Put pizza delivery boys on the list of soon to be extinct jobs.
Overnight, Domino's Pizza Enterprises of New Zealand become the world's first company to offer a commercial drone delivery service, "a milestone in the quest to save time and money with an air-borne supply chain dispensing with people", it also means that yet another staple minimum-wage job has been put on the endangered species list.
Domino's Pizza Enterprises conducted a demonstration pizza delivery by drone in the New Zealand city of Auckland on Thursday, and afterwards said it aimed to be the first company to launch a regular drone service, late this year. "We've always said that it doesn't make sense to have a 2-tonne machine delivering a 2-kilogram order," Domino's Chief Executive Officer Don Meij said in a statement.
Domino's is not the first: some of the world's biggest companies including Amazon and Google, have plans to make deliveries by drone as a result of which (or rather their money), aviation authorities in the United States, Britain, Australia and New Zealand have been relaxing rules to allow air deliveries. Last month, U.S. convenience store chain 7-Eleven Inc SILC.UL conducted the first single commercial drone delivery including coffee, donuts and a chicken sandwich, as part of a trial.
Why start in New Zealand? With clear skies and small population of 4.4 million, New Zealand last year became one of the world's first countries to clear commercial drone deliveries. "Our enabling laws and regulation means we have the ideal environment," New Zealand Transport Minister Simon Bridges said after the Domino's test flight.
To be sure, there will be complications. As Philip Solaris, director of another drone company, X-craft Enterprises, and not a big fan of the Domino's venture says that while New Zealand has accommodating regulations on drones, Domino’s would be held back by a rule requiring drones to be kept in sight at all times. "I can't truly see how commercially viable that idea is because you would have to literally have somebody walking along to keep it in the line of sight, watching it at all times," Solaris said.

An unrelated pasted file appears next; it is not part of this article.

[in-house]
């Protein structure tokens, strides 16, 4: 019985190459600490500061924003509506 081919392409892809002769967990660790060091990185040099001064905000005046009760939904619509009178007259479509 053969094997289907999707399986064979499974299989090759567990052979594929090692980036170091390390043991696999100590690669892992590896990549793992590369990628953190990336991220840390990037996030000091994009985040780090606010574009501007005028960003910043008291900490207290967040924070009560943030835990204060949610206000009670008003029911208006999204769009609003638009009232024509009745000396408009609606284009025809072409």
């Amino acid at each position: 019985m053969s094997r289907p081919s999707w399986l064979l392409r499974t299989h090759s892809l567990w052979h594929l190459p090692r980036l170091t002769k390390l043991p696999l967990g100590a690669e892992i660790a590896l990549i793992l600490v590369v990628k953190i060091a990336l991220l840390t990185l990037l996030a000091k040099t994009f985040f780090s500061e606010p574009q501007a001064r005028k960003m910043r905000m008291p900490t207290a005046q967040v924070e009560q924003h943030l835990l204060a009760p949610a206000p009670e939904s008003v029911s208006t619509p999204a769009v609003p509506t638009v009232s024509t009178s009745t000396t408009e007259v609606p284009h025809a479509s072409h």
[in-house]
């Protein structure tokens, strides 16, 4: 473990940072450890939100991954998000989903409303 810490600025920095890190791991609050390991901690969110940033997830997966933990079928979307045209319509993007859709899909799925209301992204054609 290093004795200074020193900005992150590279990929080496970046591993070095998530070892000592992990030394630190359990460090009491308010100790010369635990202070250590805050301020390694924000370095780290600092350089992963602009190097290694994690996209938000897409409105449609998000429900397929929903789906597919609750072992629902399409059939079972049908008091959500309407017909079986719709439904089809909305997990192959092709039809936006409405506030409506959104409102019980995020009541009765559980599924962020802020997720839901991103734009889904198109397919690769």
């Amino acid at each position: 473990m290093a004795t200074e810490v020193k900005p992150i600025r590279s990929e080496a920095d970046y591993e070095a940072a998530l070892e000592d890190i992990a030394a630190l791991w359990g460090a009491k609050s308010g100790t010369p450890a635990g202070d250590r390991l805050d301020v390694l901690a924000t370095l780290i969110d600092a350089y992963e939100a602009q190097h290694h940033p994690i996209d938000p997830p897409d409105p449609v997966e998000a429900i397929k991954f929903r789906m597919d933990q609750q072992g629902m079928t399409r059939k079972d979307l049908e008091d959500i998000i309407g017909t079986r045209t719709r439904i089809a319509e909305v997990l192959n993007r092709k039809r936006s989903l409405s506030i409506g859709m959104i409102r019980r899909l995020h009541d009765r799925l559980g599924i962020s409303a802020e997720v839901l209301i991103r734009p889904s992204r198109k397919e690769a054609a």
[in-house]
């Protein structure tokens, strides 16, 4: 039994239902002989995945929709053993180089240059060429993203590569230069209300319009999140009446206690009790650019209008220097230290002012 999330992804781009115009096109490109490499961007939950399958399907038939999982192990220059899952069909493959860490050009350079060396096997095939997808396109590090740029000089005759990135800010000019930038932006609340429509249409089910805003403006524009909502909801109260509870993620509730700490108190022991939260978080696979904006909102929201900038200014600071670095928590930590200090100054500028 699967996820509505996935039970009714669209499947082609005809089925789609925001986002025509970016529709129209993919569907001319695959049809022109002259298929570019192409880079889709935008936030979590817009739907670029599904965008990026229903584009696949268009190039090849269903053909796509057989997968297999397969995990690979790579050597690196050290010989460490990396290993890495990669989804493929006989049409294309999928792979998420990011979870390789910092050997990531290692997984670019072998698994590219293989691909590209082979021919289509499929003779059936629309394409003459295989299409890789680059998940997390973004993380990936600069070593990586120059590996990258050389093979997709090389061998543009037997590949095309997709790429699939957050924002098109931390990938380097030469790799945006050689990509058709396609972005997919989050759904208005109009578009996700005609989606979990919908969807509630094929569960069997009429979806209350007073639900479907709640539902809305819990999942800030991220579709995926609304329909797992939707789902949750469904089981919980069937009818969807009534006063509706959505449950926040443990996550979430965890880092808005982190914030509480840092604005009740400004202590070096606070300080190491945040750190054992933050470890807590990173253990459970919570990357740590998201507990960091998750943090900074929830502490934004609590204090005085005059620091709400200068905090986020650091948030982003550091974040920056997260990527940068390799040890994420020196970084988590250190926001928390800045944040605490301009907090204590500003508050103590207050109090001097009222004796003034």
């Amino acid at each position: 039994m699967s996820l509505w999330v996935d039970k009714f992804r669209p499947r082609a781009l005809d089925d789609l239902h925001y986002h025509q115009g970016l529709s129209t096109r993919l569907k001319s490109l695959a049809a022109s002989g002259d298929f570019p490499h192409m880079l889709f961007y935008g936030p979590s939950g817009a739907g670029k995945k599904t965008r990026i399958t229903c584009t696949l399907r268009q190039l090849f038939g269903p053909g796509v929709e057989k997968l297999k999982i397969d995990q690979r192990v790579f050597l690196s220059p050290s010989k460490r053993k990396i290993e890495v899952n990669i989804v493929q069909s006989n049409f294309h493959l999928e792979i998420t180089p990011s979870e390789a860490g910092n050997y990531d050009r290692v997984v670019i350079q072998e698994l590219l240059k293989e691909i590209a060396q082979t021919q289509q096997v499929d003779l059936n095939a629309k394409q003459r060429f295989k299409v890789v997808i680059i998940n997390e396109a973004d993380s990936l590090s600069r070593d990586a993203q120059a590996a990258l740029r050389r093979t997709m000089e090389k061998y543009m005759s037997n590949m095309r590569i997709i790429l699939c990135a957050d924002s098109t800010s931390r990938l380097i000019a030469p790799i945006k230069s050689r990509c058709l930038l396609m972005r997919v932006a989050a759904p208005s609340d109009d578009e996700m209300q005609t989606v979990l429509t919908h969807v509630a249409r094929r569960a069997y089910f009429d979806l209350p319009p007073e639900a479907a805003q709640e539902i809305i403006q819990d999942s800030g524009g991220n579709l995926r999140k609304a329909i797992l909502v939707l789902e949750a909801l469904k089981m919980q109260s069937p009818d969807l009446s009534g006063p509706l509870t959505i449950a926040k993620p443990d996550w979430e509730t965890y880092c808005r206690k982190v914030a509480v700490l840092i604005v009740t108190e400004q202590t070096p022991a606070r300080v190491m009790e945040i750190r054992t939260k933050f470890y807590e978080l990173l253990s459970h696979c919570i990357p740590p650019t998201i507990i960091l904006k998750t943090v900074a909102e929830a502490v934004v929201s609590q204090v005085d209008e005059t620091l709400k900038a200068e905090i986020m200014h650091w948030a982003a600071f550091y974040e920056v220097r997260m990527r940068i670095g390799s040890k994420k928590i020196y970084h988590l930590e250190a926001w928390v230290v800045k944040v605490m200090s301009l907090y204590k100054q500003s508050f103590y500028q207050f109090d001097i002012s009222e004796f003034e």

Domino’s service would still need to overcome "random hazards (like) power lines, moving vehicles, children in the backyard playing”, he said. The Domino's and 7-Eleven deliveries both used drones provided by U.S.-headquarted Australian drone company Flirtey.
Domino's said it is also looking at opportunities for drone delivery trials in Australia, Belgium, France, The Netherlands, Japan and Germany.
In Australia, drone deliveries will be legal next month, provided the drones stay at least 30 metres (100 feet) from houses.
Surprisingly, in the United States drones will be allowed to make deliveries as soon as next week, starting from Aug. 29, but not across state lines or over people. That will hardly be a hurdle for many, which suggests that very soon many Americans might be able to feed themselves by shooting random pizza deliveries out of the sky.
Finally, for those curious what a drone pizza delivery looks like, here is the clip released by Domino's.